9 9 Transformation of Washington, DC and the Federal Government Alphabet Soup (just a sample!) AWPCAircraft War Production Council NDACNational Defense Advisory Commission NDMBNational Defense Mediation Board NDRCNational Defense Research Commission NJACNational Joint Aircraft Commission ODTOffice of Defense Transportation OEMOffice of Emergency Management OPAOffice of Price Administration OPACSOffice of Price Administration and Civilian Supply OPMOffice of Production Management OSRDOffice of Scientific Research and Development OWIOffice of War Information PAWPetroleum Administration for War SPABSupply Priorities and Allocation Board WMCWar Manpower Commission WOWWomen Ordnance Workers WPCCWar Production Coordinating Committee WPMWar Production Board OCIOffice of Coordinator of Information OSSOffice of Strategic Services CIACentral Intelligence Agency

10 10 Paying for the War Demand for labor Wages and Prices Controlling Labor Controlling Inflation War bonds Beginning of modern income tax

11 11 FEDERAL GOVERNMENT TAKES CONTROL OF INFLATION With prices of goods threatening to rise out of control, FDR responded by creating the Office of Price Administration (OPA) The OPA froze prices on most goods and encouraged the purchase of war bonds to fight inflation (siphon off excess cash)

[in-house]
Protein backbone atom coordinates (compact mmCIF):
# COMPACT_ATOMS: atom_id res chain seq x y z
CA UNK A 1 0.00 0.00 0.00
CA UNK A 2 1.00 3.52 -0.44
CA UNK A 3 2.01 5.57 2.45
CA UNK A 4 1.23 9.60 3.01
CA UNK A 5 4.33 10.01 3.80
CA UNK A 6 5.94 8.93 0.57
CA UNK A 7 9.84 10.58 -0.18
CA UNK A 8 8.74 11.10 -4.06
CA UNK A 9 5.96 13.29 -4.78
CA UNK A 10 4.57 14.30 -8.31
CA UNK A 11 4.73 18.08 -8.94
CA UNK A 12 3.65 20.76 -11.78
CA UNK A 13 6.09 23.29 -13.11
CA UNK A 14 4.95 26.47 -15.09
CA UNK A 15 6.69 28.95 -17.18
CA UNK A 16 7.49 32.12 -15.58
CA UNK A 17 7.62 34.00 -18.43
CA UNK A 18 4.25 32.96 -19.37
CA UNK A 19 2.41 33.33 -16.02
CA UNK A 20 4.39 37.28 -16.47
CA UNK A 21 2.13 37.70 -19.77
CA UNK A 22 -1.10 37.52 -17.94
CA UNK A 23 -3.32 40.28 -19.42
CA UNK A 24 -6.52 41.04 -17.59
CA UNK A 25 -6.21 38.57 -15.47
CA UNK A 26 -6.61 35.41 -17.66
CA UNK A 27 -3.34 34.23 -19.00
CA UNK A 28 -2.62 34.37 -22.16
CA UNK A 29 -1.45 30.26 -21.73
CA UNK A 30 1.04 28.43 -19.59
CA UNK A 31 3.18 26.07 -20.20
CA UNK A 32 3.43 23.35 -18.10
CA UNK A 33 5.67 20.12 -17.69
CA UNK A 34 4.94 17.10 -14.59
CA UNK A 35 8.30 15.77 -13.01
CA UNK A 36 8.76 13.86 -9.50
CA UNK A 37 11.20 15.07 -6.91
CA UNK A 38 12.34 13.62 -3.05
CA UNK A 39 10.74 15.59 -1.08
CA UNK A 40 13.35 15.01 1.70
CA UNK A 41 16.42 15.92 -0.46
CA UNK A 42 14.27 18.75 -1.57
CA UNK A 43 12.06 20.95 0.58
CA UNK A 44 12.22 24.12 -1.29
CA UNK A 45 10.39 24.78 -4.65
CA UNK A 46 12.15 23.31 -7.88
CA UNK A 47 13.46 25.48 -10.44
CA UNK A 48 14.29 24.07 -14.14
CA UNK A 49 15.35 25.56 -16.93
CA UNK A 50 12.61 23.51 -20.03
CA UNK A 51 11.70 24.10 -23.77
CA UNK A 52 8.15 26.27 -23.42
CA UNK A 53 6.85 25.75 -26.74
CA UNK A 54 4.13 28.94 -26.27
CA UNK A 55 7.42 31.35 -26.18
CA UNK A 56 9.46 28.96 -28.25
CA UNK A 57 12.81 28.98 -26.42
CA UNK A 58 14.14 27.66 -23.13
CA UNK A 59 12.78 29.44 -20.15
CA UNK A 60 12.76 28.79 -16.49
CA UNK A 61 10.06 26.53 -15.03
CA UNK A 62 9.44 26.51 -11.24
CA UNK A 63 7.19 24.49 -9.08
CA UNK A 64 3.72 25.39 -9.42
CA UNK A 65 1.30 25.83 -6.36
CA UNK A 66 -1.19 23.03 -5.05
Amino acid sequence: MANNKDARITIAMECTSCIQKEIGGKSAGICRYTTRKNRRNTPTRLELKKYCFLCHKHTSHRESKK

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13 13 Financing The War Federal government encouraged citizens to purchase war bonds. By borrowing money, ~ 40% of the cost of the war. high levels of deficit spending also boosted the national debt five-fold from 1940 – 1945.

14 14 Financing The War Income tax funded most of the war 4 million paid in million in 1945 Withholding initiated Fed Govt finally had a continuoussource of funds WWII came and went Income Tax came and stayed

15 15 Rationing The productive capacity of the United States during World War II surpassed all expectations. Americans at home were asked to conserve materials and to accept ration coupons or stamps that limited the purchase of certain products such as: –Gasoline ** –Rubber –Sugar –Butter –Certain cloths American responses to rationing varied from cheerful compliance to resigned grumbling to black market subversion and profiteering.